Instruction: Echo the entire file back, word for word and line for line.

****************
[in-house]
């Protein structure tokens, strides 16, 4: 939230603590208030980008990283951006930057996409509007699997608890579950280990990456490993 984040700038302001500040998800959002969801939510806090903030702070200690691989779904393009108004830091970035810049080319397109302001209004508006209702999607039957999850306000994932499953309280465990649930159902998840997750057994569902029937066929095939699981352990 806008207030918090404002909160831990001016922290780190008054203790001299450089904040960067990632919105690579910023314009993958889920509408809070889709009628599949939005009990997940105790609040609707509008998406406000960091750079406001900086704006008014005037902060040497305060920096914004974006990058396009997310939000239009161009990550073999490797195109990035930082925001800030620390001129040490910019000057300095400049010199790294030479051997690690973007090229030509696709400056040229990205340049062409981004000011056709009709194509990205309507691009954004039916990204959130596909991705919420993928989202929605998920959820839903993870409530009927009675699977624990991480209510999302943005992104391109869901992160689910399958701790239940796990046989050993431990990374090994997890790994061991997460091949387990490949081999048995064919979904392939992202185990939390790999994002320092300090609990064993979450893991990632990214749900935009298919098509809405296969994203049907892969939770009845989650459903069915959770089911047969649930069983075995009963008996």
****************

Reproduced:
[in-house]
């Protein structure tokens, strides 16, 4: 939230603590208030980008990283951006930057996409509007699997608890579950280990990456490993 984040700038302001500040998800959002969801939510806090903030702070200690691989779904393009108004830091970035810049080319397109302001209004508006209702999607039957999850306000994932499953309280465990649930159902998840997750057994569902029937066929095939699981352990 806008207030918090404002909160831990001016922290780190008054203790001299450089904040960067990632919105690579910023314009993958889920509408809070889709009628599949939005009990997940105790609040609707509008998406406000960091750079406001900086704006008014005037902060040497305060920096914004974006990058396009997310939000239009161009990550073999490797195109990035930082925001800030620390001129040490910019000057300095400049010199790294030479051997690690973007090229030509696709400056040229990205340049062409981004000011056709009709194509990205309507691009954004039916990204959130596909991705919420993928989202929605998920959820839903993870409530009927009675699977624990991480209510999302943005992104391109869901992160689910399958701790239940796990046989050993431990990374090994997890790994061991997460091949387990490949081999048995064919979904392939992202185990939390790999994002320092300090609990064993979450893991990632990214749900935009298919098509809405296969994203049907892969939770009845989650459903069915959770089911047969649930069983075995009963008996």